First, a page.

Friday, October 21, 2011

Book Review: The Dancing Leaves Create Music Dust is Blowing...

Author: Mousumi Roy
Format: Hardback 
Language: English 
Pages: 65
Price: Rs. 200
Publishers: Cyberwit.net
ISBN Number: 978-81-8253-238-0

about the book:

When I took Dancing Leaves Create Music Dust is Blowing...in my hands- I felt like a desert breeze flowing through my crazy traces... And was strangely reminded of Keki Daruwalla's "Love across the salt Desert". As I flipped through the pages, I found stalwarts of literature whispering into my ears- “go on! She has treasures buried under the sand.”
Mousumi or rather- I would call her sand maiden from distant shores herself murmured,” Enjoy the present”-It felt soothing to know
‘’wanted to give you
 A sky with
Full of stars...”
-is this the way we should always commensurate our relationships. Perhaps, yes- you should quieten down your worried soul to listen to –
“...The song of cicadas/
 And thrushes...”
With Libya beckoning a new dawn-her “Future Image” gathers small snippets of how a race had issued as an undercurrent to a sombre society- as if within its gurgling belly you could hear the war cry reverberating-the words cataclysmic shudder- is most threatening creation so far. Hold on, you don’t really need to look far trying to fit your social milieu into the womb of a mother- just look deep- Roy would help you see
 “In all caves of desires/
And possession...”
-that’s-“Life’s Unjust” according to her.
Incredulity of an age lost in the struggles of the human mind both within and without- Roy tries to speak nothing euphoric- she simply states- what she feels she simply has too. Like the rugged terrains or the merciless deserts, like the perilous thick groves and the dense outgrowth- it’s all a mirage from pure poetry to poetic prose- wielding its way through the kaleidoscopic visions of free verse. Oscillating in stoic imagery- least will you wish to get rid of “confusion”- as you take a stroll down the “Mountain Roads”- you meet with your fragile identity-or is it the mountain herself calling out to you through the lines:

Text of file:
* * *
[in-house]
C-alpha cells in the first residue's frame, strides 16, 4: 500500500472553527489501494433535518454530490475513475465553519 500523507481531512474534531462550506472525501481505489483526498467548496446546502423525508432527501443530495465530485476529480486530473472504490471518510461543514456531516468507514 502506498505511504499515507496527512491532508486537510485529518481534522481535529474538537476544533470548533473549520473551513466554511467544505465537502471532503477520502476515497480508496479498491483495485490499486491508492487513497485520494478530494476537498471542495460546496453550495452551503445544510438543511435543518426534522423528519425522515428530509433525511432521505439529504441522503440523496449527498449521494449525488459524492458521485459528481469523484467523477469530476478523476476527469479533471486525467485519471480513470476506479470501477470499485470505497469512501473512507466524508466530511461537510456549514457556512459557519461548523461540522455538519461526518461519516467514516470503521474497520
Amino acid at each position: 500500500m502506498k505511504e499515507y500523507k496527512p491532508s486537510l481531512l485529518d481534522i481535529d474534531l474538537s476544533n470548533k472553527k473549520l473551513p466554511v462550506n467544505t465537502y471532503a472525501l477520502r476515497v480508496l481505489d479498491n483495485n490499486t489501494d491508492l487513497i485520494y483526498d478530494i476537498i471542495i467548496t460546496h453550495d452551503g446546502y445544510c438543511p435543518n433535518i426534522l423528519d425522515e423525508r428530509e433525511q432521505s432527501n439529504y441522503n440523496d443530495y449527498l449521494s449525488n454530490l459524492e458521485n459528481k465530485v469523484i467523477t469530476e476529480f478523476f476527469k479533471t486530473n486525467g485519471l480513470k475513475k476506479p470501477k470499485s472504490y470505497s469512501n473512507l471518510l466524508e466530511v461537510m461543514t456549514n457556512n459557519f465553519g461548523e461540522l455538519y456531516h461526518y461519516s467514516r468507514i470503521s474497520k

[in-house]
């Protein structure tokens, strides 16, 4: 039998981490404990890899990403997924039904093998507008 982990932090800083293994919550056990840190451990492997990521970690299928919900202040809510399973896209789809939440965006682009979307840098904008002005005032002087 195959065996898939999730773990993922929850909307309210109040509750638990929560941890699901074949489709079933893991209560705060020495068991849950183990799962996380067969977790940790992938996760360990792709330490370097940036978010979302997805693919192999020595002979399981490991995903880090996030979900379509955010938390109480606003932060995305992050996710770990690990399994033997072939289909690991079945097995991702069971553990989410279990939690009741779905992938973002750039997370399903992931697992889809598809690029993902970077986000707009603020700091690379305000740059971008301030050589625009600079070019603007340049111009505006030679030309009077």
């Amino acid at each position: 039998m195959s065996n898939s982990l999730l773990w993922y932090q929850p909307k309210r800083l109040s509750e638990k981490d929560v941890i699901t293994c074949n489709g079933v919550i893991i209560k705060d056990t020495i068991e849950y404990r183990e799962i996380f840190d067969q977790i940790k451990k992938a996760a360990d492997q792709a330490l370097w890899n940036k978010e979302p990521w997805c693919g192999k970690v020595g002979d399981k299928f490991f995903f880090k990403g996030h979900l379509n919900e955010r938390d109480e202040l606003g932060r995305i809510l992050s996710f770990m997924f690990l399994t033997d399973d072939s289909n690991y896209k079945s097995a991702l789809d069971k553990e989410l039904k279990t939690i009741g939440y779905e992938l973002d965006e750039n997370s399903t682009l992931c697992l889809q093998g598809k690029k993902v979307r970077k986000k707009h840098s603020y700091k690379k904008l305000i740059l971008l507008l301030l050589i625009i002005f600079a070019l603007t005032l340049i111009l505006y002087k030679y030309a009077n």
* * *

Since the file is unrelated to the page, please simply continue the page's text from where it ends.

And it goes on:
“Seeking solace
Quiet and silence
Distress in tears
Rested together...”
Something comes in between weaving on the remnants of your dismantled memories – enclosing it in the cast of-
“a cycle of
Unalterable seasons...”
Like a frolicking maiden, Mosumi Roy seems to follow her maiden muse through the worlds of knowing shadows- opening her “visual acoustic world” in front of our eyes, reminding us about “
“Mother’s mind and Women’s Mind
She vowed that never to forget
That again..”
I have been so long talking about phrases from her book The Dancing Leaves Create Music Dust is Blowing...simply because until you understand the way to pronounce the letters properly you fail to read the words perfectly- the poetess in question is too deep to give away her fleeting thoughts- to know her mind- you will have know her words.

about the author:

Born in Kolkata, Mousumi Roy, lived mostly in Kolkata. She is presently living in Muscat, Middle East. She is an ardent lover of poetry and literature. Her Poems already published in Brown Critic, South African Journal and other international Journals including in Middle East. Her Articles had been also published in Journals in India and in Gulf Region.

further details:


Thursday, October 20, 2011

Book Review: A Bowlful of Butterflies

Author: Ritu Lalit

Format: Word

Language: English


Price: Rs.195

Publishers: Rupa & Co.

ISBN Number:978-81-291-1845-5

About the book: